The transition to hard esports isn’t as simple as adding an “e.” Even for seasoned gamers, there’s a steep learning curve for high-level competitive games like League of Legends, Dota 2, and Overwatch. And when it comes to betting, non-endemics might struggle to wrap their heads around pros’ many-pronged strategies well enough to make lucid bets on live games. Everyone learned soccer, football, and basketball in school gym class; no gym teacher sat their students down on Alienware PCs to teach them the ins and outs of Starcraft 2.
There weren’t esports bookmakers, at least in the traditional sense, until around 2016. Experts say first-person shooter Counter-Strike: Global Offensive is leading this recent charge into esports betting. On April 1, Nevada’s Gaming Control Board approved betting on two Counter-Strike: Global Offensive tournaments. Huge London-based bookmaker William Hill is now taking bets on Counter-Strike: Global Offensive games and season winners.
“A lot of people have played some kind of first-person shooter and can be dropped into a Counter-Strike match and more or less know what’s going on,” says Chris Grove, a gambling industry analyst at Eilers & Krejcik Gaming. “Obviously dropping someone with zero context into an elite League of Legends or Overwatch match is bonkers: zero comprehension of what’s going on.”
Counter-Strike: Global Offensive is an excellent ambassador for esports in some ways, but it’s also had a series of high-profile gambling-related scandals. After the game introduced skins, or aesthetic mods, in 2013, a whole ecosystem of third-party sites developed to facilitate gambling, with the skins as virtual currency. Within years, players were placing billions of dollars in bets. An enormous controversy hit after journalists exposed that children as young as 11 were participating, and on top of that, some of the influencers promoting the sites were behind their creation. In 2017, two pro gamers behind the skin gambling site CSGO Lotto settled with the Federal Trade Commission, which ordered them to “disclose any material connections with an endorser or between an endorser and any promoted product or service.”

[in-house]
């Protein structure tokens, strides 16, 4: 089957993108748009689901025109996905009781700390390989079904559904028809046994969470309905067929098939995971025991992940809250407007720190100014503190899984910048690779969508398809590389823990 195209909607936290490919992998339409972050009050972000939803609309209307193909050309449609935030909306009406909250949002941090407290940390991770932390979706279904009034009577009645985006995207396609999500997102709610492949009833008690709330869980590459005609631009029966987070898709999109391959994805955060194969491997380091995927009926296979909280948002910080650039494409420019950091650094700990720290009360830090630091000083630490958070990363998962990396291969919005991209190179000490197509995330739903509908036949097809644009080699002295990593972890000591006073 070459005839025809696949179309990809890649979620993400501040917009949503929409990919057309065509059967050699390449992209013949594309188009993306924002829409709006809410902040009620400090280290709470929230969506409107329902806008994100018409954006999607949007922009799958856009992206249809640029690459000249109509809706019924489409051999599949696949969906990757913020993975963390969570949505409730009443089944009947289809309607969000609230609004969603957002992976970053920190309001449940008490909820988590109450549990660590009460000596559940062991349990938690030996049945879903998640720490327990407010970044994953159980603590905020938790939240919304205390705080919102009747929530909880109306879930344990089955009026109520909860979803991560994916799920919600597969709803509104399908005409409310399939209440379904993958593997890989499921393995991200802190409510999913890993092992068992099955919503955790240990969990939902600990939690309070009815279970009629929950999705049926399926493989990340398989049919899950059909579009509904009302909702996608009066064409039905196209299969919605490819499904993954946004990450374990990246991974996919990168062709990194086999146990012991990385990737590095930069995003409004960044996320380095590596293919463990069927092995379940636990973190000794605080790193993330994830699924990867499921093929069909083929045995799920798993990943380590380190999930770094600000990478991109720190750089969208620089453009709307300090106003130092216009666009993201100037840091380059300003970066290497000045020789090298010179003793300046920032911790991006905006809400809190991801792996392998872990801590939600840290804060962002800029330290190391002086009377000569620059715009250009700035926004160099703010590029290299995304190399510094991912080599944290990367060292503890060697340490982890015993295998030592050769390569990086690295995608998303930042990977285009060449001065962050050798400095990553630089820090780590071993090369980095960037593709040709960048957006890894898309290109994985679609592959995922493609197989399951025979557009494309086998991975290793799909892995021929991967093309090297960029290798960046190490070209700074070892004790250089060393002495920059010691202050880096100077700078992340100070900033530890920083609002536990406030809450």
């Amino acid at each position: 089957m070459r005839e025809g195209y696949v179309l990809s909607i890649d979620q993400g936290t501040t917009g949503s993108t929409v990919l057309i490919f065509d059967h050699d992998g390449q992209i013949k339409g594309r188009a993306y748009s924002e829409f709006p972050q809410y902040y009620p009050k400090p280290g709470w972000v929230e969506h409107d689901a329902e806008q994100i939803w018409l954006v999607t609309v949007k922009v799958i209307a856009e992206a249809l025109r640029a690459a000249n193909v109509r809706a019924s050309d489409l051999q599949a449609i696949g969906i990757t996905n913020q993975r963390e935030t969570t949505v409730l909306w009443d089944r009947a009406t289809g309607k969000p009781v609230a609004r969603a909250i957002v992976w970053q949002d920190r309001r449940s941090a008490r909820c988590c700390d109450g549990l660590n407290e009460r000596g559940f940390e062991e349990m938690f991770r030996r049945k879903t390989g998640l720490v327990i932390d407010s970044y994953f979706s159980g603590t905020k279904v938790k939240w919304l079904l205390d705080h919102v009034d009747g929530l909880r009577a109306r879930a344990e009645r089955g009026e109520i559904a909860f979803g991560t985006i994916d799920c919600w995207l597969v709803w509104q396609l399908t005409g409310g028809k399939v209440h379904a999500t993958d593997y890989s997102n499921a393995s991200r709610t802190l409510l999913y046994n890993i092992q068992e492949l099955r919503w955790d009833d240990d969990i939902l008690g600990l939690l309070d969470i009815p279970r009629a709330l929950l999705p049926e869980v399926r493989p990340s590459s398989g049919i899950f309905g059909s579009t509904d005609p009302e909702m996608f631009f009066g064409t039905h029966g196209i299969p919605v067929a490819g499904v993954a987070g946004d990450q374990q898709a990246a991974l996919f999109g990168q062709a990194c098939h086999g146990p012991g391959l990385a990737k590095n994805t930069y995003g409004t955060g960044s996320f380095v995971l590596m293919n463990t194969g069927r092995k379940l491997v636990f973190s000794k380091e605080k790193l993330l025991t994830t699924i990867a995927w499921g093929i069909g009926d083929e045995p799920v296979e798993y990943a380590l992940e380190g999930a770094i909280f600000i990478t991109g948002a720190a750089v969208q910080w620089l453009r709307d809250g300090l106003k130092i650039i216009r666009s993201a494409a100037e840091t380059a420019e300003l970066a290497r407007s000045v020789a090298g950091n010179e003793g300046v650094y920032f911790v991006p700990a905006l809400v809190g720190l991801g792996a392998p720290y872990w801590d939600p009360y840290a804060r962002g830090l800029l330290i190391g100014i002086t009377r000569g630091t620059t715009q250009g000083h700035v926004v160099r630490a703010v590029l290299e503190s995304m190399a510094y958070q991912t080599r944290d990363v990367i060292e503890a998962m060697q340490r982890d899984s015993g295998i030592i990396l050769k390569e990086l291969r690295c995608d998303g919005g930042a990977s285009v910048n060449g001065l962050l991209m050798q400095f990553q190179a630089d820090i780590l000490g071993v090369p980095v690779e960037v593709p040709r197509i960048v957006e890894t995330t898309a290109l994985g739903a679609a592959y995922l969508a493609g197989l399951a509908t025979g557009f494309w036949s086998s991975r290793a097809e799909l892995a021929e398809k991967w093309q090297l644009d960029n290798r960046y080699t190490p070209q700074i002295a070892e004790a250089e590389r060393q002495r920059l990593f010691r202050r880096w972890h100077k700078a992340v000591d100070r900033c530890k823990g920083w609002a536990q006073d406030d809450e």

On top of that, a match-fixing scandal hit the Counter-Strike: Global Offensive esports scene late last year, resulting in the arrest of six people. Allegedly, players placed bets on matches they had arranged to win or lose in advance. Dota 2 also suffered its own match-fixing scandal during the February Minor qualifiers.
Asked whether underage gambling or match-fixing might impact the now-growing esports betting industry, EveryMatrix’s Ebbe Groes said that “Match-fixing is a problem that exists both in regular sports and esports,” citing tennis’s match-fixing scandals. Groes also believes this isn’t a rampant problem in larger, more professionalized esports leagues. “You have some esports in which the players themselves are stars, like a quarterback,” he says. “They’re well-paid and not doing match fixing.” On top of that, websites have strict systems and a huge legal incentive to prevent illegal gambling.
Esports and the esports betting industry have benefited from the new attention, but they aren't totally insulated from the global pandemic, either. Esports are primarily digital, yet to maintain quality control and prevent cheating, drug use, and collusion, in-person events generally need to have staff physically present to enforce checks and balances, similar to other sports leagues. Measures to prevent the spread of Covid-19 also limit gatherings of esports professionals, and dozens of Overwatch League matches were canceled because of health concerns.
Then there’s the economy. Esports investors may hope that the industry will fill in the gap left by sports like baseball and basketball, but it’s not so simple. The global economy is in shambles, with a skyrocketing unemployment rate in the US. While viewership on Twitch was up 20 percent from February to March, according to Arsenal.gg, it’s hard to say whether this short-term growth is sustainable amid a global financial crisis.
“For a lot of people, the economic pressure brought about by coronavirus is causing them to take money they would have used to bet on sports and redirect to pressing needs,” says Grove, the sports gambling analyst. “If they’re feeling any sort of financial pressure, they’re likely to pull that spend back in entirely.”